DATUK Aziz Sattar had a lot of stories to tell. After all, he was one of the last surviving stars of the golden years of Malay cinema. "Bang Aziz", as he was fondly called, would regale his listeners with stories of stars, directors, producers and films that he was involved with.
My favourite: back then, Malay film stars had to moonlight to get extra income. Aziz and two friends, including a famous actress, were invited to a show in Johor. On the way back to Singapore, they had a flat tyre. To their horror, there was no jack in the car and, worse, there was hardly anyone passing the road at midnight. The actress told them to sort out the tyre while she lifted the car with her thigh. No one spoke about the incident. But they knew she wasn't the type to mess with.
But Aziz had many more stories to tell about the late P. Ramlee. In fact, he was always an unapologetic defender of the legend. He had nothing but praises for him. After all, it was P. Ramlee who made him famous as part of the trio that gave us the memorable and hugely entertaining Bujang Lapok, Pendekar Bujang Lapok, Ali Baba Bujang Lapok and Seniman Bujang Lapok.
It was in 1957 when Aziz was cast in the first Bujang Lapok. He was already in his 30s. But his youthful, innocent and boisterous look made him the darling of cinema-goers. Bujang Lapok was a massive hit by any standard. Together with S. Shamsuddin and P. Ramlee, they redefined comedy in films. Bujang Lapok was P. Ramlee's fourth film as director, and his first comedy. He started with Penarik Beca in 1955, then went on to direct Semerah Padi and Panca Delima. The first two were blockbusters.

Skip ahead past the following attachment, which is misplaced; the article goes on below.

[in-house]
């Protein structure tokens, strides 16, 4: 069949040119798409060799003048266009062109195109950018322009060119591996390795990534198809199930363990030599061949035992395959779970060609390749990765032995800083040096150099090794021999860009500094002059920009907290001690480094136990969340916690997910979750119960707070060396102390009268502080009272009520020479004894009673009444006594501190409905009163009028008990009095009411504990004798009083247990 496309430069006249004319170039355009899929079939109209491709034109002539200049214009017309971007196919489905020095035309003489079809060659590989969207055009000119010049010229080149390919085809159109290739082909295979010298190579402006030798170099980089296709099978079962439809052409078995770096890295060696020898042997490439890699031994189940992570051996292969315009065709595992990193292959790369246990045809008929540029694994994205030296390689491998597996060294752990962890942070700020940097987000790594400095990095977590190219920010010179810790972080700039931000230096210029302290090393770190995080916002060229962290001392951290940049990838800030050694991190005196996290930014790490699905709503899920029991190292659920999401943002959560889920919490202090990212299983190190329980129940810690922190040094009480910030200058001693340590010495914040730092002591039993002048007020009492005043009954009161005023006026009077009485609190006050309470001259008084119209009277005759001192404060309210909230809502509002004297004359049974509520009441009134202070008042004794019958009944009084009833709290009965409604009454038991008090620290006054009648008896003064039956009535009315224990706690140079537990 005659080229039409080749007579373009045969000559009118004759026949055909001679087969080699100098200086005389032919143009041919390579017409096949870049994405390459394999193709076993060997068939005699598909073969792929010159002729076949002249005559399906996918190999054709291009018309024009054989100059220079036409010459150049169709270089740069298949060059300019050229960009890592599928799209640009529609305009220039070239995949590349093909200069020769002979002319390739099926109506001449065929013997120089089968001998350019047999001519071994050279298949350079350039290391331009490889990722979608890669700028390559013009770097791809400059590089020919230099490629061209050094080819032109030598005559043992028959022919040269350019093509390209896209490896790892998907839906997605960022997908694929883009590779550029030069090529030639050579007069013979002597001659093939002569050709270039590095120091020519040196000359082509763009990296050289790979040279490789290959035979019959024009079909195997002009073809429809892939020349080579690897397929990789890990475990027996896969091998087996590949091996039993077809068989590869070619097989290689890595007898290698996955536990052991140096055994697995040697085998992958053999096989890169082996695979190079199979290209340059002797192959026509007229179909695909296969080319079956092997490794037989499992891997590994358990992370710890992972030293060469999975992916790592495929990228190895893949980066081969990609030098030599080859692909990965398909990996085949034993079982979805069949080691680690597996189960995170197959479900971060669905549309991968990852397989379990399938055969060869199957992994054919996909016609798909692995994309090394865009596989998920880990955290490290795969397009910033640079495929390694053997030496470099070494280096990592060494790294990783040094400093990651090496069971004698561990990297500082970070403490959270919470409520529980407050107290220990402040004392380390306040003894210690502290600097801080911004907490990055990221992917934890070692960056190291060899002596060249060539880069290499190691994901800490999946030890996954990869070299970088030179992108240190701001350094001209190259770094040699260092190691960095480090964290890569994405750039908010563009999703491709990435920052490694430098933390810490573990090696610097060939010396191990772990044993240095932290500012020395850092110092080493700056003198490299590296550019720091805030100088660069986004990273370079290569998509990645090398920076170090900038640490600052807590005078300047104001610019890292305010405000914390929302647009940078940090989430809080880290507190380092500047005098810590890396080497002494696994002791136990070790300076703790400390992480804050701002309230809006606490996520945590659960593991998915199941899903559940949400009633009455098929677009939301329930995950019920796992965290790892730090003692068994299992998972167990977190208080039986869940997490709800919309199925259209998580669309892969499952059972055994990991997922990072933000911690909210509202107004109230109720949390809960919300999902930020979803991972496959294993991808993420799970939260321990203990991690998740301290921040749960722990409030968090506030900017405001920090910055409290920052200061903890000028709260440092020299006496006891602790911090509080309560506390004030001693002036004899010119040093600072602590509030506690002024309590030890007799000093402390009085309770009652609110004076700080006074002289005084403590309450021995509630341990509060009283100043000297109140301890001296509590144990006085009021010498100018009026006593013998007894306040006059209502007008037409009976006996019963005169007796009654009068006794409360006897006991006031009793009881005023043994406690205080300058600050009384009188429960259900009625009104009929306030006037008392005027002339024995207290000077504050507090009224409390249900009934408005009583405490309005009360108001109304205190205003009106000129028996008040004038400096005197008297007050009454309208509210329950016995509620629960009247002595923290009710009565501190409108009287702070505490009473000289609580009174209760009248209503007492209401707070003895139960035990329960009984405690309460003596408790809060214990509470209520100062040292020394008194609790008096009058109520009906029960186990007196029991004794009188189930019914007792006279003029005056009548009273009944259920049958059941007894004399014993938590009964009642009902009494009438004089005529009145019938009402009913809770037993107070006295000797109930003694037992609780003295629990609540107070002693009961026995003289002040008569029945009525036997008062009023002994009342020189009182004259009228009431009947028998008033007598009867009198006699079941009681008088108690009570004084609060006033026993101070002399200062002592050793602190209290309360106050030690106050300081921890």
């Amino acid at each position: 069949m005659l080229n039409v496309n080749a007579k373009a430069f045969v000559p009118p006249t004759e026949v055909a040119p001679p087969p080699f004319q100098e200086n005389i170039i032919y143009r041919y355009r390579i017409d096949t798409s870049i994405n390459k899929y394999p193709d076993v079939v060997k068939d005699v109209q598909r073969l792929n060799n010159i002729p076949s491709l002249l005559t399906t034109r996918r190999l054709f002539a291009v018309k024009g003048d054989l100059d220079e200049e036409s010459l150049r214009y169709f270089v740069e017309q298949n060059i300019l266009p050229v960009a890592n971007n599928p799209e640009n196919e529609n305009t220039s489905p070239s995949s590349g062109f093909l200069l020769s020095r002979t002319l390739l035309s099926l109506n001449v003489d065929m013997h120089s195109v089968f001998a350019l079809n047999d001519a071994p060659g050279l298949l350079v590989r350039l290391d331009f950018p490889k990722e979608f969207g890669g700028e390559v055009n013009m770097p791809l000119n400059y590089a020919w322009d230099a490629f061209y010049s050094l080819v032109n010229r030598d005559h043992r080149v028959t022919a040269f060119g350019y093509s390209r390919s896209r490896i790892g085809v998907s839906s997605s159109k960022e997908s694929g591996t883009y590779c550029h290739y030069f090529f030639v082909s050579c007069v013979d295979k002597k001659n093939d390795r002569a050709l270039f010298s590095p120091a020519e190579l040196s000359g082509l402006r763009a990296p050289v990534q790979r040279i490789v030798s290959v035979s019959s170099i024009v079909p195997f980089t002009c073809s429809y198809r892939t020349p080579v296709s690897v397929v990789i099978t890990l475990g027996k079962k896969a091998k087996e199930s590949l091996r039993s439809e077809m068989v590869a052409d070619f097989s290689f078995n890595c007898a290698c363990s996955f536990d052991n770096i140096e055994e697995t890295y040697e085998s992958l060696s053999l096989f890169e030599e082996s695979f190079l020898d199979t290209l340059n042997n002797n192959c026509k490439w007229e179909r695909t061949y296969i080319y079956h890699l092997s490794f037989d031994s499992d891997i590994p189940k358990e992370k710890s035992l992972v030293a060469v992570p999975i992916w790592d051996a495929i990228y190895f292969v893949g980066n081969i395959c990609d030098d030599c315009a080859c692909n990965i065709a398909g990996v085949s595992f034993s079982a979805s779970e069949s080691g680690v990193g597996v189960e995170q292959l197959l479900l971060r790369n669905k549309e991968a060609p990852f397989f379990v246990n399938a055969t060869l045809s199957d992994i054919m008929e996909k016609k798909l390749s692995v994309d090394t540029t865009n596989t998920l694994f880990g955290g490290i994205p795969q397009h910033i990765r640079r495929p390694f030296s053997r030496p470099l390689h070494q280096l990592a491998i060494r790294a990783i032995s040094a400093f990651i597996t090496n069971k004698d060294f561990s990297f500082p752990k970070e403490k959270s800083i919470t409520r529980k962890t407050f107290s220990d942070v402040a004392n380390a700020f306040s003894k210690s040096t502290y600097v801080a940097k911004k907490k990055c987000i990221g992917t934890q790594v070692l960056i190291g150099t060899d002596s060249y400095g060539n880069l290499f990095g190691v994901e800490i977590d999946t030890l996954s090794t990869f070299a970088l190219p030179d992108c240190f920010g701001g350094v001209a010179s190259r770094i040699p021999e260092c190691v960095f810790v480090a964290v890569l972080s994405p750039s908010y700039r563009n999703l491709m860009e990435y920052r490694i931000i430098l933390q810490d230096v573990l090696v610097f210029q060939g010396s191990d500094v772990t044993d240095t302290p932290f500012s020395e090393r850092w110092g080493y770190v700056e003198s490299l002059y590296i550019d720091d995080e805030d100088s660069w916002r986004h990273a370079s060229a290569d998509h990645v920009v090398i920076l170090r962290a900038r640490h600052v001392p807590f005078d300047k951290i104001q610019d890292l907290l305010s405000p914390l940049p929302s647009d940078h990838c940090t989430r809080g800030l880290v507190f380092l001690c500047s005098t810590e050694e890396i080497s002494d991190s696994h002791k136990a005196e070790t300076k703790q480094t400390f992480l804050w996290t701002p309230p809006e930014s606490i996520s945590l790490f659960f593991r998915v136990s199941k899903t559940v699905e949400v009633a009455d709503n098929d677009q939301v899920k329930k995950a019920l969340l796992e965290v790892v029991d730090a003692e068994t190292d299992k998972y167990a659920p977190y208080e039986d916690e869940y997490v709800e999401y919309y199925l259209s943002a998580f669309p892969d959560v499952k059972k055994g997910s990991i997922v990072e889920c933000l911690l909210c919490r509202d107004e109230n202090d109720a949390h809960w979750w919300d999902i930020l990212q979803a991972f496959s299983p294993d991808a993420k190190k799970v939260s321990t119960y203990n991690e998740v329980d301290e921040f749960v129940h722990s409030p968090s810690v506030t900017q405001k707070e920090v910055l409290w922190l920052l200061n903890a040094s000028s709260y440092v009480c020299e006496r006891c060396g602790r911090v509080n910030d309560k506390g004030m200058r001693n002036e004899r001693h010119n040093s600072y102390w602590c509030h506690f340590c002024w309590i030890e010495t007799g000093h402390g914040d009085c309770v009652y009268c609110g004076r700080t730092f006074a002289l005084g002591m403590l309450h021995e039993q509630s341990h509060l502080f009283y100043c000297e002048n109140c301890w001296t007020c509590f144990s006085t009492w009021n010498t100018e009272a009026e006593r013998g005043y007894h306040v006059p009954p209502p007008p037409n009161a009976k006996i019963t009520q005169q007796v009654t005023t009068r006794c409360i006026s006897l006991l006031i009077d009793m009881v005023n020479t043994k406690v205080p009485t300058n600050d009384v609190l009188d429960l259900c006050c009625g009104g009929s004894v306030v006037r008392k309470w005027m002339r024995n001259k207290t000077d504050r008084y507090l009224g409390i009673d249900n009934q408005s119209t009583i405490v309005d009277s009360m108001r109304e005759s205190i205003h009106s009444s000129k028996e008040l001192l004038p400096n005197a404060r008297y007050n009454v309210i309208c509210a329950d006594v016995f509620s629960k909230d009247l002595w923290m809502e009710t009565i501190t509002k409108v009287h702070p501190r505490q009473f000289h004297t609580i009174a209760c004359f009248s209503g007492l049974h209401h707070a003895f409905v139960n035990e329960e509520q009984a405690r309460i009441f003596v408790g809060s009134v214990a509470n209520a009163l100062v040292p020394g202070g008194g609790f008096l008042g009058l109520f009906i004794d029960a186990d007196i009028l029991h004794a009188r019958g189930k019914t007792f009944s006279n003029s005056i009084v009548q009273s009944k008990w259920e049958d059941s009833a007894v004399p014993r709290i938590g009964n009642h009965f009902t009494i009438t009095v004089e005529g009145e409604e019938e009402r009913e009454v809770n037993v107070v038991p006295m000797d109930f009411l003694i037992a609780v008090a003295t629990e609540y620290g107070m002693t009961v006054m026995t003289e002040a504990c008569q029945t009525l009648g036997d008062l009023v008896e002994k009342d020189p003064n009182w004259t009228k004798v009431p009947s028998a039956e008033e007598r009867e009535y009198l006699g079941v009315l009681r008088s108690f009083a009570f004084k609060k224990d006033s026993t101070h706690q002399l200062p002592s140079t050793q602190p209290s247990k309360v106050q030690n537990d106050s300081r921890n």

It wasn't easy to direct a comedy. After all, P. Ramlee wasn't known as a comedy actor. In the 24 films he had acted before he helmed Penarik Beca, he was always playing dashing heroes or tragic protagonists. The secret of Bujang Lapok was in the chemistry between its main cast. The trio was perfect. Improvisation, we were told, was the guiding principle. They didn't just act by following the script. The actors improvised a lot. And, it worked.
Bujang Lapok was a cleverer version of the Three Stooges. P. Ramlee successfully replicated the concept in two Labu Labi films and later at Merdeka Studio in Ulu Kelang, made three Do Re Mi movies. The last in the series, Laksamana Do Re Mi, in 1972, was also his last film. He died a year later at the age of 44.
Bujang Lapuk started it all. And, the series was unparalleled in originality, ingenuity and freshness. Some of the words and phrases used in those films stuck to this day, in fact it became part of the lexicon of cinema. P. Ramlee made fun of everyone and got away with murder for his sindiran (teasing), wit and humour. P. Ramlee moved on to make many more great films. But Aziz and Shamsuddin could never replicate their success in the Bujang Lapok films.
P. Ramlee, of course, was in a different class altogether; he was an all-rounder, no one in the film industry came close to him in terms of originality, creativity and talent.
There were some who believed that many of the scenes and portrayals in the Bujang Lapok series were so original that they were ahead of their time. Remember the scene in Pendekar Bujang Lapok when the dead walked up to the trio? P. Ramlee diehards believed that John Landis plundered the scene for Michael Jackson's music video, Thriller, 24 years later! Watch it, and you might end up believing.
P. Ramlee died in May 41 years ago, Shamsuddin in June last year and Aziz four days ago. Aziz was the last of the trio in the Bujang Lapok series. There are few survivors of the MFP and Cathay-Keris era in Singapore. With Aziz's demise, an era closes. With him ends the great bintang filem (film stars') era.
Aziz may have played second fiddle to others on screen but he was always his own man in real life. He was affable, ebullient and humble. He was a great star with no attitude. Like the character he played in Bujang Lapok, he was charming, friendly and entertaining.
For that, he will be fondly remembered.
Aziz Sattar may have played second fiddle to others on screen but he was always his own man in real life.
Johan Jaaffar | firstname.lastname@example.org Twitter: @Johan_Jaaffar New Straits Times Home News Columnist 10 May 2014